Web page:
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26 June 2019 CE | 23 Shawwal 1440 AH
Explanation below

Hadith Explanation


On the authority of al-Hasan (radi Allahu anhu), Rasul Allah (sal Allahu alaihi wa sallam) said: “A gate of paradise will open to one of those who mock people and a cry will be heard, ‘Come here, come here,’ and he will come forward in concern and anxiety, but when he reaches it, it will close in front of him. And this will happen again and again, until the gate will open and the cry ‘Come here, come here,’ will be heard as before, but he will not approach because he knows it will only close in front of him.” [Ibn Abi Dunya]

Ridiculing others is forbidden in Islam. Imam Nahlawi says: “Ridicule entails showing disdain, sarcasm, or contempt for another in a way that causes laughter, whether by mimicking another's words or actions, by a gesture or by allusion.” [Quoted in Umdat us Salik/ Reliance of the Traveller]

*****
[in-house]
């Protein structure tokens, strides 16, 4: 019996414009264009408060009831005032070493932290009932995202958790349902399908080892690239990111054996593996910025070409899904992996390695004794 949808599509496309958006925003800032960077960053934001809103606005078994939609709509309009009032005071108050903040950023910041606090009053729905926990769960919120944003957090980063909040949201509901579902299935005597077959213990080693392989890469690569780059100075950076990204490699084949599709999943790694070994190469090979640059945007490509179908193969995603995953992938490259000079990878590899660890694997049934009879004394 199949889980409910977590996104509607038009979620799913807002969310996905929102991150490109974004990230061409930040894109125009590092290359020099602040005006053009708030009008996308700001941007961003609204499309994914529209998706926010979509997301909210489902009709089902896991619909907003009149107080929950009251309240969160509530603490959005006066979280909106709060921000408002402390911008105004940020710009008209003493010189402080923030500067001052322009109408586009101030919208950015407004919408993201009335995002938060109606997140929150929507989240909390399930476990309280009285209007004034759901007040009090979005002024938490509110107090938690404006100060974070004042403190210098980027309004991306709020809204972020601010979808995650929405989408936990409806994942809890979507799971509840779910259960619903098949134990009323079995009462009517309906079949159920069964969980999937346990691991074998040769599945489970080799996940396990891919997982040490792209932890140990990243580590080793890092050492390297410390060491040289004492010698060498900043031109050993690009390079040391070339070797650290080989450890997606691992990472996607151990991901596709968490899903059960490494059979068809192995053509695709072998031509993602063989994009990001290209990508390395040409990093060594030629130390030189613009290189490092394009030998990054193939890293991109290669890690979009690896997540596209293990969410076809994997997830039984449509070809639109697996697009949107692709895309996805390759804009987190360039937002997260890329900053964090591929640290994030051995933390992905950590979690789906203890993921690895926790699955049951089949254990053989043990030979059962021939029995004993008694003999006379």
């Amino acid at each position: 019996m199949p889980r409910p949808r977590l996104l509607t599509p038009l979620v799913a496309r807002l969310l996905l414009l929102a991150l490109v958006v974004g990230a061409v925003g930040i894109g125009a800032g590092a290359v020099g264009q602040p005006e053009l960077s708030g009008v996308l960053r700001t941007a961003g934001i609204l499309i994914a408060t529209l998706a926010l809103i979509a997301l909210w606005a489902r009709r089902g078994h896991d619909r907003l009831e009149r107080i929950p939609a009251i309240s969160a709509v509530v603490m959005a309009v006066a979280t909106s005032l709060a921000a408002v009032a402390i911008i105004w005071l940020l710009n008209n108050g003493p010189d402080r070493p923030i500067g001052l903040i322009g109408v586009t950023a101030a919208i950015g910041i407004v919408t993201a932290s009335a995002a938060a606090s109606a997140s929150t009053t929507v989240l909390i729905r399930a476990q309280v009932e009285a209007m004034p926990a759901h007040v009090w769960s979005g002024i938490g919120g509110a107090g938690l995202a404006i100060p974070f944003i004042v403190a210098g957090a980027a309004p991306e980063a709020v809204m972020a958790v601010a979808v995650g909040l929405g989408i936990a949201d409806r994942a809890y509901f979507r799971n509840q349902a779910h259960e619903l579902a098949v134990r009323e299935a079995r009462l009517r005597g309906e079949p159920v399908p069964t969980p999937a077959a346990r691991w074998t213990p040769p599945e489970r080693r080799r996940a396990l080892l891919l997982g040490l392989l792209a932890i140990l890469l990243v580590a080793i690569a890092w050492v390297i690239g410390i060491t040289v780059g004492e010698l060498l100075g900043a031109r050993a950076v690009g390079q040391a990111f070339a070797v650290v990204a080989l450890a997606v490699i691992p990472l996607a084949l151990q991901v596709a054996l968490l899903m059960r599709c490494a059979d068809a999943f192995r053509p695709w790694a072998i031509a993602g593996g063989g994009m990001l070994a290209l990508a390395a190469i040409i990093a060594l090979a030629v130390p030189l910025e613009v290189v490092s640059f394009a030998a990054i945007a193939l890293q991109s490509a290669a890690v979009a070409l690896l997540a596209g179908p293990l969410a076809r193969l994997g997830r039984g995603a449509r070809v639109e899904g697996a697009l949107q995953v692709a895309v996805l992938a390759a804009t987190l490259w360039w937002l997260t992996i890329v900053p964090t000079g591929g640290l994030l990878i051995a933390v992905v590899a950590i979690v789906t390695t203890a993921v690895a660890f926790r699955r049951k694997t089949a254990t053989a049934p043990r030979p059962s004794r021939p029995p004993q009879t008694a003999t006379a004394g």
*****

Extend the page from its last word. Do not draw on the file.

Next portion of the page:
“Sarcasm that offends the person ridiculed is unlawful because of the insult and disdain involved, such as by laughing at his way of speaking, what he does, how he looks, or his physique because of a defect therein. To laugh at any of these is to commit ridicule that is unlawful.” [Reliance of the Traveller (A Classic Manual of Islamic Sacred Law) by Ahmad ibn Naqib al-Misri]

Allah the Exalted says, “O you who believe: let not some men deride others who might well be better than them; and let not some women ridicule others who might well be better than they. Do not belittle one another or insult one another with nicknames.” [Al-Quran 49:11]

In our society, it is considered cute to hurt people's feelings and respond to them with sarcasm. This tone is evident everywhere, and is especially prevalent in popular entertainment. The Islamic demeanor is the opposite of this. Even with people we dislike, we are still supposed to observe adaab: good manners, respect, and kindness.

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